China on Sunday officially junked its controversial one child policy, allowing couples to have a second child amid deepening demographic crisis of shrinking workforce and ageing population in the world's second largest economy.
Chinese lawmakers passed a historic decision allowing all couples to have two children from January 1, ending its over three and half decades old policy that prevented over 400 million births in the country. "The state advocates that one couple shall be allowed to have two children," the state-run Xinhua news agency quoted the newly revised Law on Population and Family Planning as saying.
The law was passed by the 159-member National People's Congress Standing Committee, the top organ of China's parliament.
The NPC approval was a formality as the ruling Communist Party of China (CPC) headed by President Xi Jinping has approved it earlier as China, world's most populous country with 1.37 billion people, faced grim demographic crisis under which China is expected to face severe labour shortages due to rapid increase in ageing population.
Despite massive publicity to the lifting of the one child policy being implemented since 1978, the two child rule has evoked less enthusiasm with official surveys indicating that people were not keen to have second child due to heavy costs involved in bringing up another child.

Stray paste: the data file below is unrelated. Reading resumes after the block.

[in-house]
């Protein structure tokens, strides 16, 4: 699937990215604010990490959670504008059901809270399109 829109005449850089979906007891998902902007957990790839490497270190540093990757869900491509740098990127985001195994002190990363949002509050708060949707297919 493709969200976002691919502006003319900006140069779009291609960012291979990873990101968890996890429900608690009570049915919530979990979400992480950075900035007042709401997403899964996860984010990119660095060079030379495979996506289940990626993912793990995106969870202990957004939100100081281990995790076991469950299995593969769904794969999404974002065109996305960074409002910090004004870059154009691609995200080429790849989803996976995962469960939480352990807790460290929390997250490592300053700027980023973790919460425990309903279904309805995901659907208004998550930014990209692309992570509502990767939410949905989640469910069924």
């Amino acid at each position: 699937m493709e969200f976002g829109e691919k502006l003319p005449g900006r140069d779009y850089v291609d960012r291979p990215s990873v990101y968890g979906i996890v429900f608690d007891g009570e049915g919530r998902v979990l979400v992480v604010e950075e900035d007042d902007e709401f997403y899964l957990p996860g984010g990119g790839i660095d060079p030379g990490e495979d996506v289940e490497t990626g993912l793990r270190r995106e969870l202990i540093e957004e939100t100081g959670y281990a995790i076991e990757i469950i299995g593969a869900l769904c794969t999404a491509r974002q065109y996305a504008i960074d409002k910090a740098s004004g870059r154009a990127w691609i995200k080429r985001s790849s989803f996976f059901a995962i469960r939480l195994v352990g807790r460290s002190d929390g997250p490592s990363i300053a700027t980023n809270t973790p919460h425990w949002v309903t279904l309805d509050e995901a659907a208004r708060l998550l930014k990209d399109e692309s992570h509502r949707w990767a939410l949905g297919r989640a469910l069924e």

According to the latest figures, the number of people aged 60 or over in China has reached 212 million at the end of 2014, accounting for 15.5 per cent of the country's population, with the number of disabled elderly people approaching 40 million.
The United Nations has predicted that people over age 65 will account for 18 per cent of China's population by 2030, double the number in 2011 which will have a negative bearing on China's labour availability.
By 2050, China is expected to have nearly 500 million people over 60, exceeding the population of the US.
The ageing population has brought greater demand for elderly care services.
According to a report published by Price water house Coopers earlier this month, Chinese people will spend over USD 1.54 trillion from 2016 to 2020 on elderly care, increasing 17 per cent per year.